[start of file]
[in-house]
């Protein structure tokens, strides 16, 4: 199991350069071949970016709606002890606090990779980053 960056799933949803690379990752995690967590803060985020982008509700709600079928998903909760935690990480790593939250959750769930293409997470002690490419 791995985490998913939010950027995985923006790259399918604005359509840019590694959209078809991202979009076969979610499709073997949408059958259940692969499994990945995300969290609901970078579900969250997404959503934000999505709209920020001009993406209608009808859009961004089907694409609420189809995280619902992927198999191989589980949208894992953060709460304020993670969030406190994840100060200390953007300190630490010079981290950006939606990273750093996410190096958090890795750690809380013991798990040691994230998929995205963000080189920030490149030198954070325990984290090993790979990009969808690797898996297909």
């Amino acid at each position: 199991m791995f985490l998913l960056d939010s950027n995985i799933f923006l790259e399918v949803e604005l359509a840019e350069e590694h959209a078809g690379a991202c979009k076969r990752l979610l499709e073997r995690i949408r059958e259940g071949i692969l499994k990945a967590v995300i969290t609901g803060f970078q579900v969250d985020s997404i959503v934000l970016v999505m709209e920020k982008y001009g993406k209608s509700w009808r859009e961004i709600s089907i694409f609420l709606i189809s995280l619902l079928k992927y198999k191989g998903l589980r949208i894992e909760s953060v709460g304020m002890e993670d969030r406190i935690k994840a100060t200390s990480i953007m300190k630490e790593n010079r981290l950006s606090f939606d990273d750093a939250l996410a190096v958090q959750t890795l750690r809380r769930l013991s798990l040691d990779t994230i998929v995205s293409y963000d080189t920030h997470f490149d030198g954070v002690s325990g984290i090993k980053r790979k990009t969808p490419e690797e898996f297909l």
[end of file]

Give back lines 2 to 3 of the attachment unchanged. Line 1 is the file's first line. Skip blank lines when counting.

């Protein structure tokens, strides 16, 4: 199991350069071949970016709606002890606090990779980053 960056799933949803690379990752995690967590803060985020982008509700709600079928998903909760935690990480790593939250959750769930293409997470002690490419 791995985490998913939010950027995985923006790259399918604005359509840019590694959209078809991202979009076969979610499709073997949408059958259940692969499994990945995300969290609901970078579900969250997404959503934000999505709209920020001009993406209608009808859009961004089907694409609420189809995280619902992927198999191989589980949208894992953060709460304020993670969030406190994840100060200390953007300190630490010079981290950006939606990273750093996410190096958090890795750690809380013991798990040691994230998929995205963000080189920030490149030198954070325990984290090993790979990009969808690797898996297909």
């Amino acid at each position: 199991m791995f985490l998913l960056d939010s950027n995985i799933f923006l790259e399918v949803e604005l359509a840019e350069e590694h959209a078809g690379a991202c979009k076969r990752l979610l499709e073997r995690i949408r059958e259940g071949i692969l499994k990945a967590v995300i969290t609901g803060f970078q579900v969250d985020s997404i959503v934000l970016v999505m709209e920020k982008y001009g993406k209608s509700w009808r859009e961004i709600s089907i694409f609420l709606i189809s995280l619902l079928k992927y198999k191989g998903l589980r949208i894992e909760s953060v709460g304020m002890e993670d969030r406190i935690k994840a100060t200390s990480i953007m300190k630490e790593n010079r981290l950006s606090f939606d990273d750093a939250l996410a190096v958090q959750t890795l750690r809380r769930l013991s798990l040691d990779t994230i998929v995205s293409y963000d080189t920030h997470f490149d030198g954070v002690s325990g984290i090993k980053r790979k990009t969808p490419e690797e898996f297909l």